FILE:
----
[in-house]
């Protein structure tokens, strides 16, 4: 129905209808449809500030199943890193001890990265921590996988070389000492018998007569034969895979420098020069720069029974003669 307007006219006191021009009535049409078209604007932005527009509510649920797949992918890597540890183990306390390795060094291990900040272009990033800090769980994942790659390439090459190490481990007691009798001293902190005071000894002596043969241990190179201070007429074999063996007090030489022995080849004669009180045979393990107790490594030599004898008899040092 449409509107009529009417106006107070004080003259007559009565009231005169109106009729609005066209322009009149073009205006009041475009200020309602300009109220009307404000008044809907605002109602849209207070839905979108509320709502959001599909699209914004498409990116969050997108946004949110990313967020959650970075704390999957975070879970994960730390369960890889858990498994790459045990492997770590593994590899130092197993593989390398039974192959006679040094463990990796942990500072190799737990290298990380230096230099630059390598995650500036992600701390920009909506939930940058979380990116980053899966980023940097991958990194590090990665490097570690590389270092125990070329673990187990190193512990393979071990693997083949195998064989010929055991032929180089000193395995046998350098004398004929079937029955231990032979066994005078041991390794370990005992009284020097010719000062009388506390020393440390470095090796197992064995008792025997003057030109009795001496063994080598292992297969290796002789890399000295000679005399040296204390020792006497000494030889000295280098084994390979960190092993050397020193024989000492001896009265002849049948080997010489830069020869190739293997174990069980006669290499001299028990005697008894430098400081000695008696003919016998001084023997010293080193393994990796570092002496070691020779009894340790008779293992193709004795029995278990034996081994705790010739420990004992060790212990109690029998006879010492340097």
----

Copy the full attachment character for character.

[in-house]
């Protein structure tokens, strides 16, 4: 129905209808449809500030199943890193001890990265921590996988070389000492018998007569034969895979420098020069720069029974003669 307007006219006191021009009535049409078209604007932005527009509510649920797949992918890597540890183990306390390795060094291990900040272009990033800090769980994942790659390439090459190490481990007691009798001293902190005071000894002596043969241990190179201070007429074999063996007090030489022995080849004669009180045979393990107790490594030599004898008899040092 449409509107009529009417106006107070004080003259007559009565009231005169109106009729609005066209322009009149073009205006009041475009200020309602300009109220009307404000008044809907605002109602849209207070839905979108509320709502959001599909699209914004498409990116969050997108946004949110990313967020959650970075704390999957975070879970994960730390369960890889858990498994790459045990492997770590593994590899130092197993593989390398039974192959006679040094463990990796942990500072190799737990290298990380230096230099630059390598995650500036992600701390920009909506939930940058979380990116980053899966980023940097991958990194590090990665490097570690590389270092125990070329673990187990190193512990393979071990693997083949195998064989010929055991032929180089000193395995046998350098004398004929079937029955231990032979066994005078041991390794370990005992009284020097010719000062009388506390020393440390470095090796197992064995008792025997003057030109009795001496063994080598292992297969290796002789890399000295000679005399040296204390020792006497000494030889000295280098084994390979960190092993050397020193024989000492001896009265002849049948080997010489830069020869190739293997174990069980006669290499001299028990005697008894430098400081000695008696003919016998001084023997010293080193393994990796570092002496070691020779009894340790008779293992193709004795029995278990034996081994705790010739420990004992060790212990109690029998006879010492340097």